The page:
Ivan Oransky, M.D., is the deputy editor of The Scientist. He is author or co-author of four books, including The Common Symptom Answer Guide, and has written for publications including the Boston Globe, The Lancet, and USA Today. He holds appointments as a clinical assistant professor of medicine and as adjunct professor of journalism at New York University.
David J. Hufford, Ph.D., is university professor and chair of the Medical Humanities Department at Pennsylvania State University's College of Medicine. He also is a professor in the departments of Neural and Behavioral Sciences and Family and Community Medicine. Dr. Hufford serves on the editorial boards of several journals, including Alternative Therapies in Health & Medicine and Explore.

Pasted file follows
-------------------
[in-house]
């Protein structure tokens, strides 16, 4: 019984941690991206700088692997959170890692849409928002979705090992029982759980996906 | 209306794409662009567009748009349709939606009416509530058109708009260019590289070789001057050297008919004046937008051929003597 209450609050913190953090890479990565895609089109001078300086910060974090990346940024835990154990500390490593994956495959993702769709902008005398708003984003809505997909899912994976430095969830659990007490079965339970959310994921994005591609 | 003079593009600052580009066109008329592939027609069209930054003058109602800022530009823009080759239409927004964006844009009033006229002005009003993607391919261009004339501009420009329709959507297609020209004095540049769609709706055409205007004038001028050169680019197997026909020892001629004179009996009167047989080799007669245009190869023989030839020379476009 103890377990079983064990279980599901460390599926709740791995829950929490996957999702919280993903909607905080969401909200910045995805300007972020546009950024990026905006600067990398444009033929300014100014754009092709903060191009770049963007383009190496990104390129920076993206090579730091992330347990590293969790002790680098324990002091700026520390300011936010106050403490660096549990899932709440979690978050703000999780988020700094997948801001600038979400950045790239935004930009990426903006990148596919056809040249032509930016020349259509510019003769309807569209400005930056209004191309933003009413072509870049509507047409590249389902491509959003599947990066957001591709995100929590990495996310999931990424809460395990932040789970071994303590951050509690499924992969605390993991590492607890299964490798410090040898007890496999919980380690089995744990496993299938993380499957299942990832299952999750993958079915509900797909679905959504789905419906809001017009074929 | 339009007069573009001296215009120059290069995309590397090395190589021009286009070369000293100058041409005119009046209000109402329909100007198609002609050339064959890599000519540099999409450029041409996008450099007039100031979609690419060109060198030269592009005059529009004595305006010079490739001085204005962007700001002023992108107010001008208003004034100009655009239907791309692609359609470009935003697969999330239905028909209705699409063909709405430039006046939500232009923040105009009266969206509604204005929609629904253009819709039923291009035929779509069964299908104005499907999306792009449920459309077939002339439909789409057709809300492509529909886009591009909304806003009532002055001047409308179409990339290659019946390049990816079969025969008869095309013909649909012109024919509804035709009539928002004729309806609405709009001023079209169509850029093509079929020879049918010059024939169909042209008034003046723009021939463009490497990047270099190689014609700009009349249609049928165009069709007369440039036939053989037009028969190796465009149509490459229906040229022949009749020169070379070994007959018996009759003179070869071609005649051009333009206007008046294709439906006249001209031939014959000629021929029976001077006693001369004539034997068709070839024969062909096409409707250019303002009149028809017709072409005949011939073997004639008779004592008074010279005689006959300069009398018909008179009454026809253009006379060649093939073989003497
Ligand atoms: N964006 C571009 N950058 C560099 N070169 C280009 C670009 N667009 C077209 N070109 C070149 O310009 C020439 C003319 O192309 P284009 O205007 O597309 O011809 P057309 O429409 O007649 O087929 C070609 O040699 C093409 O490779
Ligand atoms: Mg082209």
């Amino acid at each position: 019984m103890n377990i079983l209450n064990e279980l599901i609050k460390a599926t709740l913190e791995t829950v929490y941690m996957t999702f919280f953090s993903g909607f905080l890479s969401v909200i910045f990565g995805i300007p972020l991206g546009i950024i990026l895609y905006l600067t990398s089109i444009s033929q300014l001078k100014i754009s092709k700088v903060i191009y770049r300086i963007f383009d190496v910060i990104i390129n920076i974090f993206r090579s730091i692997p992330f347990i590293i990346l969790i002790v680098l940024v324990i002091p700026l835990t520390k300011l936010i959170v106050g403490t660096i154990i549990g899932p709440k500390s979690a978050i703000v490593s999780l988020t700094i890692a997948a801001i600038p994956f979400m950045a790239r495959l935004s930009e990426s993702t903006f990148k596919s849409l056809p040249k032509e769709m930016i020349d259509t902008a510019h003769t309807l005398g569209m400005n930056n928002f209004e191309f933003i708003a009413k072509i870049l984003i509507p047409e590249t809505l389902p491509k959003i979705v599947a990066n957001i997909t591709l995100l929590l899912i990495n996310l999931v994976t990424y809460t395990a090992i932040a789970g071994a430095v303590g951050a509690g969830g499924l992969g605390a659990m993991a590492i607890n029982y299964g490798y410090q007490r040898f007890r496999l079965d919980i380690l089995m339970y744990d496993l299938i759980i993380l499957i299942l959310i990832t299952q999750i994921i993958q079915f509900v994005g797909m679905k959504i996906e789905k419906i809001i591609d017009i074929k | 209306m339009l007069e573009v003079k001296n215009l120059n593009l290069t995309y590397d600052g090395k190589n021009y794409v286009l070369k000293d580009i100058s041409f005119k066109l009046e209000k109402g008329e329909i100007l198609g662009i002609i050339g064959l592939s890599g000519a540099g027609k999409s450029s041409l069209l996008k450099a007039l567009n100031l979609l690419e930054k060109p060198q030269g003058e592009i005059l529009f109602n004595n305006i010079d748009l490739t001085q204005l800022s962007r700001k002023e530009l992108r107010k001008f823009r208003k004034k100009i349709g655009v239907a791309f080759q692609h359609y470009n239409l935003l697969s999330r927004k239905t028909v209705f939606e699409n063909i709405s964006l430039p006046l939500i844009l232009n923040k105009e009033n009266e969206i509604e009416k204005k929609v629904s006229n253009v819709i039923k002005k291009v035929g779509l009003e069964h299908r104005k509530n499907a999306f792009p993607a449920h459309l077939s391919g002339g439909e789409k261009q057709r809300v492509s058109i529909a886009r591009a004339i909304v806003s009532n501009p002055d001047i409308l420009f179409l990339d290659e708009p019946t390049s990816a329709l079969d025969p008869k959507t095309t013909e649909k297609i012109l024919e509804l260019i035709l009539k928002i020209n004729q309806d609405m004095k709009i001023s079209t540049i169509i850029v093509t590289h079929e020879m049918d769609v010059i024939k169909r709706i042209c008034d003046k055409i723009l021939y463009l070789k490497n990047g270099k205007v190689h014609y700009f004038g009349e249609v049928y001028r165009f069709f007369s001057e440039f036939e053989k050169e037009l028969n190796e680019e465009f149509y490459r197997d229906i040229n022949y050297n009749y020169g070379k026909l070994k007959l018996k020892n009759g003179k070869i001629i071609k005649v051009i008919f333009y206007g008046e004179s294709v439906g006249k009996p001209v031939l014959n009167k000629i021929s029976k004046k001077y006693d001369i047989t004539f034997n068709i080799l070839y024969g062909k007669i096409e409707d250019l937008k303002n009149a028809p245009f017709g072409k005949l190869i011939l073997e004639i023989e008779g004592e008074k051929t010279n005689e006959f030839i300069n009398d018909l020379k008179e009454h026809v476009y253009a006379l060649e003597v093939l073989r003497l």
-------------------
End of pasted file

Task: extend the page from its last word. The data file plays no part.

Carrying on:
Publications International, Ltd.
This information is solely for informational purposes. IT IS NOT INTENDED TO PROVIDE MEDICAL ADVICE. Neither the Editors of Consumer Guide (R), Publications International, Ltd., the author nor publisher take responsibility for any possible consequences from any treatment, procedure, exercise, dietary modification, action or application of medication which results from reading or following the information contained in this information. The publication of this information does not constitute the practice of medicine, and this information does not replace the advice of your physician or other health care provider. Before undertaking any course of treatment, the reader must seek the advice of their physician or other health care provider.